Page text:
The work in this thesis focused on the development and investigation of a synthesis approach for calcium phosphate core–shell particles and the use of those in the treatment of dentin hypersensitivity. The overall aim was to increase the knowledge about the synthesis and to evaluate the in vitro performance of amorphous calcium magnesium phosphate (ACMP) particles when used as an occluding agent. 

    The synthesis of the core-shell particles was based on precipitation reactions in aqueous solutions and the synthesized materials were studied in terms of morphological, structural, and compositional aspects. Resulting particles had diameters ranging from 400 nm–1. 5 µm (depending on reaction conditions), with morphologies and structures that were shown to correlate with the ionic radius and the concentration of the substituting ion. This insight resulted in the possibility to control the outcome of the reaction and to extend the synthesis to other alkaline earth phosphates. The mechanism of formation was suggested to be the simultaneous precipitation of primary nanoparticles (NPs) and the formation of gas bubbles that could function as soft templates.

    A study of the degradation properties together with a series of in vitro studies, using a dentin-disc model, indicated that the ACMP particles may be a promising candidate for clinical use. The material was shown to offer a rapid and continuous release of Ca2+, Mg2+, and phosphate, aiding surface, as well as intratubular occlusion and mineralization. Additional use of a fluoride toothpaste resulted in incorporation of F in the mineralized material. This could enhance the in vivo performance due to the known benefits of including F in dental tissues, e.g. decreased solubility. The ACMP particles were, furthermore, shown to be more efficient in terms of degree of occlusion when compared to other similar products available on the market. The intratubular mineralization was additionally mitigating the effect of an acid attack, which is of importance for a long-lasting effect in clinical use.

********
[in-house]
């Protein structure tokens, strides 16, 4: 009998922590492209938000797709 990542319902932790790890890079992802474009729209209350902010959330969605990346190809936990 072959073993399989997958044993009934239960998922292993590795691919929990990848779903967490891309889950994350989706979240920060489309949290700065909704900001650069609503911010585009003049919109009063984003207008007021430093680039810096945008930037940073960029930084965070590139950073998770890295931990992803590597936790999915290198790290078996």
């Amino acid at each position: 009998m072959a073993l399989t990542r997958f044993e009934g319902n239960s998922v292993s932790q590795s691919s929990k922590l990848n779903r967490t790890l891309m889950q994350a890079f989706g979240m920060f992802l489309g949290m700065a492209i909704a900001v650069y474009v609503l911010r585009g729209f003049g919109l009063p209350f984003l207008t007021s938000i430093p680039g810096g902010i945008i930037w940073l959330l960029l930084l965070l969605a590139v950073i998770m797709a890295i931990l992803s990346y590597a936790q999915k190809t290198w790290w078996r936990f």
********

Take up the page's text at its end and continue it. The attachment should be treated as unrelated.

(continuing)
List of papers
    1. Bubble-assisted fabrication of calcium phosphate core–shell particles
    Open this publication in new window or tab >>Bubble-assisted fabrication of calcium phosphate core–shell particles
    (English)Manuscript (preprint) (Other academic)
    National Category
    Engineering and Technology Materials Engineering
    Identifiers
    urn:nbn:se:uu:diva-437862 (URN)
    Available from: 2021-03-17 Created: 2021-03-17 Last updated: 2021-03-17
    2. Ion substitution induced formation of spherical ceramic particles
    Open this publication in new window or tab >>Ion substitution induced formation of spherical ceramic particles
    2019 (English)In: Ceramics International, ISSN 0272-8842, E-ISSN 1873-3956, Vol. 45, no 8, p. 10385-10393Article in journal (Refereed) Published
    Abstract [en]